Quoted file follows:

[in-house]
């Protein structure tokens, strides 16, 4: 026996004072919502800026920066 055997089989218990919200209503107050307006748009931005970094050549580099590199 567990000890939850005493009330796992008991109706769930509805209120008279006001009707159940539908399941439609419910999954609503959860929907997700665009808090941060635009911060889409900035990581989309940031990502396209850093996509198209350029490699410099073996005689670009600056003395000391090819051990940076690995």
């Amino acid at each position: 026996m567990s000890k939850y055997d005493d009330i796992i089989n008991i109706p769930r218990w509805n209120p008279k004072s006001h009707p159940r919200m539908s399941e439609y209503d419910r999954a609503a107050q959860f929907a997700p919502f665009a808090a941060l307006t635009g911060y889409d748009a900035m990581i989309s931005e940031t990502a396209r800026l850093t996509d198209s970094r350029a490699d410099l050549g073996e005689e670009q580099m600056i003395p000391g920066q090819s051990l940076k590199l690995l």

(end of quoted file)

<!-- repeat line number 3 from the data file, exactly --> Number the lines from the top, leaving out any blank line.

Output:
């Amino acid at each position: 026996m567990s000890k939850y055997d005493d009330i796992i089989n008991i109706p769930r218990w509805n209120p008279k004072s006001h009707p159940r919200m539908s399941e439609y209503d419910r999954a609503a107050q959860f929907a997700p919502f665009a808090a941060l307006t635009g911060y889409d748009a900035m990581i989309s931005e940031t990502a396209r800026l850093t996509d198209s970094r350029a490699d410099l050549g073996e005689e670009q580099m600056i003395p000391g920066q090819s051990l940076k590199l690995l």